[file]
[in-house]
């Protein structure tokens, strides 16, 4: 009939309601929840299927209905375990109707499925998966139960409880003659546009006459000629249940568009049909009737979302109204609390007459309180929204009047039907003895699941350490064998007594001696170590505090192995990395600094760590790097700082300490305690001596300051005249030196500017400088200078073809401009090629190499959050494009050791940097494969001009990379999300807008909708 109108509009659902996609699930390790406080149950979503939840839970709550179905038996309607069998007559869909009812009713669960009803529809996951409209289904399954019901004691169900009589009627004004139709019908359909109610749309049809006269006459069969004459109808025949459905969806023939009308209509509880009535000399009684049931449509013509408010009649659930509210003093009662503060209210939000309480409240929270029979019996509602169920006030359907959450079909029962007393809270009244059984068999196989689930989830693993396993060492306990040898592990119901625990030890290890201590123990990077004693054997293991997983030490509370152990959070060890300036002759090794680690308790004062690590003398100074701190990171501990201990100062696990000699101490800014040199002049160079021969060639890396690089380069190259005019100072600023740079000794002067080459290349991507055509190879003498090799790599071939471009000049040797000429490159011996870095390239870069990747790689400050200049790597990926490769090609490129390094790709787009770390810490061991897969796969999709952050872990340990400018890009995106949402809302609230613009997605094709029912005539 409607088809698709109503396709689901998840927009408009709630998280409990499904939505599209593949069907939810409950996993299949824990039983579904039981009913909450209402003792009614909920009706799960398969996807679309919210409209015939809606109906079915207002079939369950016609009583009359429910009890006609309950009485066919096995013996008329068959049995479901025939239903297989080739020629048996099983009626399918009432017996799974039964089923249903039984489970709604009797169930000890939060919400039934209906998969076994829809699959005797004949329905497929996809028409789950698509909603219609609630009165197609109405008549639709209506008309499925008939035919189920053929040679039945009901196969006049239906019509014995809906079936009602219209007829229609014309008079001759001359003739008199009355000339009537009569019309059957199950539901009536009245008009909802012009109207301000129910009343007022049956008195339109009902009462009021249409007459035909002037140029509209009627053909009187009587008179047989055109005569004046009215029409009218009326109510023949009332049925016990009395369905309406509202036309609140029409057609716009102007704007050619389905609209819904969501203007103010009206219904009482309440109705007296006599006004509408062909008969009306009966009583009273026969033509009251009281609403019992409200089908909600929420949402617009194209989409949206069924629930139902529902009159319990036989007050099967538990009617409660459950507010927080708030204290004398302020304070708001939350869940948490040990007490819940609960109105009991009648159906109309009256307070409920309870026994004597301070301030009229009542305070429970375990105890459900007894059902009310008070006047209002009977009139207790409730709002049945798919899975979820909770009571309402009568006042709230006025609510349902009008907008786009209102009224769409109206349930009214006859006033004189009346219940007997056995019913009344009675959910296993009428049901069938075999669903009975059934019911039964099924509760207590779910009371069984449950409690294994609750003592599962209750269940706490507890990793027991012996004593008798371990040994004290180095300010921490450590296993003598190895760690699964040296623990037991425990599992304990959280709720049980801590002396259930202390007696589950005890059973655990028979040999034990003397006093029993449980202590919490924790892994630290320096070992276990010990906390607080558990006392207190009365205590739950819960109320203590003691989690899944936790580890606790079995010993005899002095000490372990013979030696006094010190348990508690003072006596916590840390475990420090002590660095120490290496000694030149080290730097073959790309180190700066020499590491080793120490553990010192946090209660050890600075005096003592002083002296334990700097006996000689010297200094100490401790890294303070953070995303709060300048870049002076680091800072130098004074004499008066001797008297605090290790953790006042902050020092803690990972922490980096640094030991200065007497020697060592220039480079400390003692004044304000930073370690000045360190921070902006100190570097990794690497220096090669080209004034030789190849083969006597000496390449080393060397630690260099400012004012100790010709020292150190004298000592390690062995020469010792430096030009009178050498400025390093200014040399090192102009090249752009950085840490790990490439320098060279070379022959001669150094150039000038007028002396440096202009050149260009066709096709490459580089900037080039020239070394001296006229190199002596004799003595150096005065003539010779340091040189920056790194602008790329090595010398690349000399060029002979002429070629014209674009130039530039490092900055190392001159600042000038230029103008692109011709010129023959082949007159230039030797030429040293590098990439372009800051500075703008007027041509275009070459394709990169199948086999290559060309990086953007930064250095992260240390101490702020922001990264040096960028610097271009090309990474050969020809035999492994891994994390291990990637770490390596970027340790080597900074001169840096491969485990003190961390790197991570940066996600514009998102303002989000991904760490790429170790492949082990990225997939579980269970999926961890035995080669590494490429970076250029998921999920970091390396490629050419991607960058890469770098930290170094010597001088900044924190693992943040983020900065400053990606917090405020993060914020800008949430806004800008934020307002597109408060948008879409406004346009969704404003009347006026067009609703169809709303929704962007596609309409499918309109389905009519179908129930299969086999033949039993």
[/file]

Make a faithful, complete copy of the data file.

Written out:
[in-house]
């Protein structure tokens, strides 16, 4: 009939309601929840299927209905375990109707499925998966139960409880003659546009006459000629249940568009049909009737979302109204609390007459309180929204009047039907003895699941350490064998007594001696170590505090192995990395600094760590790097700082300490305690001596300051005249030196500017400088200078073809401009090629190499959050494009050791940097494969001009990379999300807008909708 109108509009659902996609699930390790406080149950979503939840839970709550179905038996309607069998007559869909009812009713669960009803529809996951409209289904399954019901004691169900009589009627004004139709019908359909109610749309049809006269006459069969004459109808025949459905969806023939009308209509509880009535000399009684049931449509013509408010009649659930509210003093009662503060209210939000309480409240929270029979019996509602169920006030359907959450079909029962007393809270009244059984068999196989689930989830693993396993060492306990040898592990119901625990030890290890201590123990990077004693054997293991997983030490509370152990959070060890300036002759090794680690308790004062690590003398100074701190990171501990201990100062696990000699101490800014040199002049160079021969060639890396690089380069190259005019100072600023740079000794002067080459290349991507055509190879003498090799790599071939471009000049040797000429490159011996870095390239870069990747790689400050200049790597990926490769090609490129390094790709787009770390810490061991897969796969999709952050872990340990400018890009995106949402809302609230613009997605094709029912005539 409607088809698709109503396709689901998840927009408009709630998280409990499904939505599209593949069907939810409950996993299949824990039983579904039981009913909450209402003792009614909920009706799960398969996807679309919210409209015939809606109906079915207002079939369950016609009583009359429910009890006609309950009485066919096995013996008329068959049995479901025939239903297989080739020629048996099983009626399918009432017996799974039964089923249903039984489970709604009797169930000890939060919400039934209906998969076994829809699959005797004949329905497929996809028409789950698509909603219609609630009165197609109405008549639709209506008309499925008939035919189920053929040679039945009901196969006049239906019509014995809906079936009602219209007829229609014309008079001759001359003739008199009355000339009537009569019309059957199950539901009536009245008009909802012009109207301000129910009343007022049956008195339109009902009462009021249409007459035909002037140029509209009627053909009187009587008179047989055109005569004046009215029409009218009326109510023949009332049925016990009395369905309406509202036309609140029409057609716009102007704007050619389905609209819904969501203007103010009206219904009482309440109705007296006599006004509408062909008969009306009966009583009273026969033509009251009281609403019992409200089908909600929420949402617009194209989409949206069924629930139902529902009159319990036989007050099967538990009617409660459950507010927080708030204290004398302020304070708001939350869940948490040990007490819940609960109105009991009648159906109309009256307070409920309870026994004597301070301030009229009542305070429970375990105890459900007894059902009310008070006047209002009977009139207790409730709002049945798919899975979820909770009571309402009568006042709230006025609510349902009008907008786009209102009224769409109206349930009214006859006033004189009346219940007997056995019913009344009675959910296993009428049901069938075999669903009975059934019911039964099924509760207590779910009371069984449950409690294994609750003592599962209750269940706490507890990793027991012996004593008798371990040994004290180095300010921490450590296993003598190895760690699964040296623990037991425990599992304990959280709720049980801590002396259930202390007696589950005890059973655990028979040999034990003397006093029993449980202590919490924790892994630290320096070992276990010990906390607080558990006392207190009365205590739950819960109320203590003691989690899944936790580890606790079995010993005899002095000490372990013979030696006094010190348990508690003072006596916590840390475990420090002590660095120490290496000694030149080290730097073959790309180190700066020499590491080793120490553990010192946090209660050890600075005096003592002083002296334990700097006996000689010297200094100490401790890294303070953070995303709060300048870049002076680091800072130098004074004499008066001797008297605090290790953790006042902050020092803690990972922490980096640094030991200065007497020697060592220039480079400390003692004044304000930073370690000045360190921070902006100190570097990794690497220096090669080209004034030789190849083969006597000496390449080393060397630690260099400012004012100790010709020292150190004298000592390690062995020469010792430096030009009178050498400025390093200014040399090192102009090249752009950085840490790990490439320098060279070379022959001669150094150039000038007028002396440096202009050149260009066709096709490459580089900037080039020239070394001296006229190199002596004799003595150096005065003539010779340091040189920056790194602008790329090595010398690349000399060029002979002429070629014209674009130039530039490092900055190392001159600042000038230029103008692109011709010129023959082949007159230039030797030429040293590098990439372009800051500075703008007027041509275009070459394709990169199948086999290559060309990086953007930064250095992260240390101490702020922001990264040096960028610097271009090309990474050969020809035999492994891994994390291990990637770490390596970027340790080597900074001169840096491969485990003190961390790197991570940066996600514009998102303002989000991904760490790429170790492949082990990225997939579980269970999926961890035995080669590494490429970076250029998921999920970091390396490629050419991607960058890469770098930290170094010597001088900044924190693992943040983020900065400053990606917090405020993060914020800008949430806004800008934020307002597109408060948008879409406004346009969704404003009347006026067009609703169809709303929704962007596609309409499918309109389905009519179908129930299969086999033949039993």